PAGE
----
John R. "Jud" Judkins, a Baltimore stockbroker who during his long career honed a forward-thinking reputation for selecting stocks, died Friday of cancer at Gilchrist Hospice Care in Towson. He was 77.
"Bob was a person who was larger than life. He was a gregarious and strong person who was passionate about his clients and markets," said David J. Frank, a longtime friend and colleague who was working with Mr. Judkins at Merrill Lynch at the time of Mr. Judkins' death.
"He loved the brokerage business and talked about it until the end of his life," Mr. Frank said. "He always said his work was 'not a vocation but an avocation.' He loved all three firms where he had worked and enjoyed providing services for his clients."
The son of Thomas Edward Judkins, a shipping company executive, and Thelma Catherine Judkins, an antiques dealer, John Robert Judkins was born in Houston and later settled with his family in Guilford.
He was a 1958 graduate of the Gilman School and earned a bachelor's degree in 1962 from the University of Virginia. He played lacrosse at both schools and was a member of St. Elmo Hall fraternity at Virginia.
Mr. Judkins began his brokerage career in 1968 in the Washington office of Alex. Brown & Sons, and later moved to the firm's Towson office.
"I've know him since we were in the Lower School at Gilman together, and then we went to the University of Virginia, and then at Alex. Brown, and we have remained friends all these years," said John A Spilman IV, who retired last year from Brown Advisory.
"I think he had the best sense of humor of anyone I've ever known," Mr. Spilman said. "But he was always direct, and you knew where you stood with him."
Mr. Judkins worked at Alex. Brown for more than 30 years until the firm was acquired by Bankers Trust in 1997, when it was renamed BT Alex. Brown. After BT Alex. Brown was sold to Deutsche Bank, Mr. Judkins went to Smith Barney.
"When Smith Barney was merged with Morgan Stanley, we joined Merrill Lynch in 2013," Mr. Frank said.
"He was very successful and a top producer for every firm where he worked for," Mr. Spilman said. "Customers loved him, and he loved everyone."
Robert L. Oster, another longtime friend and colleague, also worked with Mr. Judkins at Alex. Brown.
"A wonderful, wonderful guy with a great sense of humor. He was a just a delightful guy who was always upbeat," Mr. Oster said.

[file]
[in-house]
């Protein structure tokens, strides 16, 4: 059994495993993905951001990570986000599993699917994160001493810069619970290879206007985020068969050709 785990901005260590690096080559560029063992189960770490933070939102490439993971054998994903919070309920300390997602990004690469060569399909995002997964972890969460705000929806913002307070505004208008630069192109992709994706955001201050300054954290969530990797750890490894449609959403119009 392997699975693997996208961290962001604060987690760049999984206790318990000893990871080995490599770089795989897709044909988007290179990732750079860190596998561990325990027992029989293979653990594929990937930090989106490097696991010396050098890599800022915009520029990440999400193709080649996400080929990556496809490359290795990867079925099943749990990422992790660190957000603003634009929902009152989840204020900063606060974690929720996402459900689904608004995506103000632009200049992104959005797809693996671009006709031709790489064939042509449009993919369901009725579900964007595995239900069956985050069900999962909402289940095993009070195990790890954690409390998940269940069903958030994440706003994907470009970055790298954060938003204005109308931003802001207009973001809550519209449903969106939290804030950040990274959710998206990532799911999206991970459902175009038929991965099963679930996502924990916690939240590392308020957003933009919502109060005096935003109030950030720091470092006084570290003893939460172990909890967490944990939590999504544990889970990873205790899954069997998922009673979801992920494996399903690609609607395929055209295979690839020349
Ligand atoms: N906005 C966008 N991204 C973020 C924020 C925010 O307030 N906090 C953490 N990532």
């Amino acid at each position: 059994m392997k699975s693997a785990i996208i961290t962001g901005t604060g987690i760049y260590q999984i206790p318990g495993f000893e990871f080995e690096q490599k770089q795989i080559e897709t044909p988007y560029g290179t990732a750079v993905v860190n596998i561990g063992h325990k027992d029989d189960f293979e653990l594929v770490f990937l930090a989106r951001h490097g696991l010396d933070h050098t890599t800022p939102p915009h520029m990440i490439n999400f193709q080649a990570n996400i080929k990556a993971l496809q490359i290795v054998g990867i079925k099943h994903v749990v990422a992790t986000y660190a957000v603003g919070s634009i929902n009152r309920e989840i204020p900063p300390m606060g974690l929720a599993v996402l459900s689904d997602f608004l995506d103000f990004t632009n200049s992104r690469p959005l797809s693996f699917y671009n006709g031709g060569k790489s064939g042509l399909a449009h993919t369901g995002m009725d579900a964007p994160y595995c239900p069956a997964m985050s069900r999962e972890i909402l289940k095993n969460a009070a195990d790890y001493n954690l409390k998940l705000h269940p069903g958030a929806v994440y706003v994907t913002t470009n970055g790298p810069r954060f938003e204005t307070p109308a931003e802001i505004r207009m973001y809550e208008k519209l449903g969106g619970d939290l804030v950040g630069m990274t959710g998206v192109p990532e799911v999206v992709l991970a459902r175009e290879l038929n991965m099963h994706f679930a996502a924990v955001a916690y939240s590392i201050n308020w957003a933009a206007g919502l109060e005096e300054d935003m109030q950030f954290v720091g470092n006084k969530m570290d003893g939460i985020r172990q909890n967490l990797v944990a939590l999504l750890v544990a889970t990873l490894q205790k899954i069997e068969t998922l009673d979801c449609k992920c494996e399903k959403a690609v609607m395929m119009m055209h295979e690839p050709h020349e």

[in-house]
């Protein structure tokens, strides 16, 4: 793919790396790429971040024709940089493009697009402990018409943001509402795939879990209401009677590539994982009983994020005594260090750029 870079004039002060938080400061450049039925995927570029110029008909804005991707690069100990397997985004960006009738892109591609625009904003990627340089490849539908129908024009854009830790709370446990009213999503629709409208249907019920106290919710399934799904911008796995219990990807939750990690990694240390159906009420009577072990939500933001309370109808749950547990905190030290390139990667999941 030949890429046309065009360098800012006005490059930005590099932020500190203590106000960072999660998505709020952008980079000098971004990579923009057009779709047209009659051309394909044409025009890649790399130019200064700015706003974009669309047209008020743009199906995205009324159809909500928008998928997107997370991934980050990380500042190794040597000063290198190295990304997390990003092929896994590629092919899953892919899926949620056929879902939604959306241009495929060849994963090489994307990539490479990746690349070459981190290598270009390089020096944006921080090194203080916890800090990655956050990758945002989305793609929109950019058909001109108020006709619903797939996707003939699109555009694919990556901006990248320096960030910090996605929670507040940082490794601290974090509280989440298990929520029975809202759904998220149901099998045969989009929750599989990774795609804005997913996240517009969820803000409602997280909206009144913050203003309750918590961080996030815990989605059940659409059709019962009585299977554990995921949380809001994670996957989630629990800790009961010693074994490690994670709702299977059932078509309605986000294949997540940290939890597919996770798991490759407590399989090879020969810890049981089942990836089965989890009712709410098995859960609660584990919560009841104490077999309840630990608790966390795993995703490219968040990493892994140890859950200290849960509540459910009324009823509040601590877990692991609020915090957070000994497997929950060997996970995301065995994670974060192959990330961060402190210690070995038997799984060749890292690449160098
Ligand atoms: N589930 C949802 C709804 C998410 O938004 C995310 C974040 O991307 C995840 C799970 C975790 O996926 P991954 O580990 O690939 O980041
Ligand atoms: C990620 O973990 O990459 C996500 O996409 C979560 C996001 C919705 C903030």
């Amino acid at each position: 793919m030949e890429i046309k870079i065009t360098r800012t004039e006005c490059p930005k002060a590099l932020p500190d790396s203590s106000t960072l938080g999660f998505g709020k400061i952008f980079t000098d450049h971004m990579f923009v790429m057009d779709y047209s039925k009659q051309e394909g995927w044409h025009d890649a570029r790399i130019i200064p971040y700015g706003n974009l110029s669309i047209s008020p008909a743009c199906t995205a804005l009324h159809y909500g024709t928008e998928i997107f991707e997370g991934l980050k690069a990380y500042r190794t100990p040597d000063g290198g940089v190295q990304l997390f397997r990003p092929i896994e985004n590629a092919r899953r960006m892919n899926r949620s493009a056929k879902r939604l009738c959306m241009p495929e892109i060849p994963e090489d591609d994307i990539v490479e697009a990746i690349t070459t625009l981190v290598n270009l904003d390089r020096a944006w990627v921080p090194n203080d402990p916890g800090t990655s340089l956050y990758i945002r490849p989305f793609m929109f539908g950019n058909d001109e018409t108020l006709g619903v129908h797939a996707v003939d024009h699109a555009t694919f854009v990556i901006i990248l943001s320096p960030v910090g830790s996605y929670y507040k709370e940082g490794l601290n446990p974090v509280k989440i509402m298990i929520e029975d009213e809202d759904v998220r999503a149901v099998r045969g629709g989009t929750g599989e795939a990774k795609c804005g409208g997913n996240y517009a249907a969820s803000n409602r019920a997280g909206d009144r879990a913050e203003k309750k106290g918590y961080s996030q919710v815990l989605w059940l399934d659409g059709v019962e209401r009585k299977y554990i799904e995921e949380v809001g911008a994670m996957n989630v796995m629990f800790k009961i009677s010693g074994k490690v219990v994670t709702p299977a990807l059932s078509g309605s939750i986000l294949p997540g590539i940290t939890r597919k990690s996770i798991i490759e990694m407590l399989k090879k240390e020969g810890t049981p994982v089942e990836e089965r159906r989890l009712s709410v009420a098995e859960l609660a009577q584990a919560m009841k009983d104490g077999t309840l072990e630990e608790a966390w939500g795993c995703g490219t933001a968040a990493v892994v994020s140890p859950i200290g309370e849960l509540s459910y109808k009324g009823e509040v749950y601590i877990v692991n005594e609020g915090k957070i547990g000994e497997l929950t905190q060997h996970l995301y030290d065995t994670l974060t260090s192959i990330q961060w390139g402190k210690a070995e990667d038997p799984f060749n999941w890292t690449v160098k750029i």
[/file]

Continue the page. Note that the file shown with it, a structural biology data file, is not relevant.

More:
"As a broker, Jud was always forward-thinking and interested in new ideas and a new way of doing business. He liked brand-new companies like Amazon and Google and how they changed the world," Mr. Oster said.
"He was very good at perceiving and had a good sense of what the future was going to be and the technology. Jud had an imagination and would go after things. They didn't always work out, but he remained an optimist," Mr. Oster said. "He believed in things that would change the world."
Mr. Judkins was an amusing storyteller who could hold an audience spellbound, stepson Mackey Cronin of Towson wrote in a profile.
"Every year, all employees at Alex. Brown looked forward to Jud's closing speech at the end of the annual meeting," Mr. Cronin wrote.
A resident of the Charlesbrooke neighborhood of Baltimore County, Mr. Judkins married the former Franny Rodgers in 1990.
"He took on three stepchildren who were 4, 8 and 12," Mr. Cronin said in a telephone interview. "He was a very supportive stepdad."
Mr. Judkins enjoyed introducing his new family to skiing at Hidden Valley, Pa., and spending time at his cabin on Lake Winnipesaukee, N.H., where he kept a boat he named Cabin Fever. He also had a winter home in Naples, Fla.
"He taught his children how to bait a hook and shoot guns. He was big on honesty, integrity and your word is your bond," Mr. Cronin wrote.
Mr. Judkins enjoyed doing yardwork dressed in khakis and loafers and loved to work on home projects, his family said.
An avid waterfowl hunter, Mr. Judkins who had been president of the Washington Chapter of Ducks Unlimited, was the founder in 1970 of the Island Point Hunting Club on Langford Bay, which is off the Chester River near Rock Hall on the Eastern Shore.
Mr. Spilman said it was the comradeship rather than the hunting that was important to Mr. Judkins.
He was also a member of the Metropolitan Club and University Club.
A funeral Mass will be offered at 10 a.m. Thursday at Immaculate Conception Roman Catholic Church, Baltimore and Ware avenues in Towson.
In addition to his wife of 27 years and his stepson, Mr. Judkins is survived by his son; Robert Judkins of Towson; another stepson, Ben Cronin of Towson; a stepdaughter, Margee Sullivan of Towson; a sister, Suzanne Sheppard of Lutherville; and eight grandchildren. An earlier marriage ended in divorce.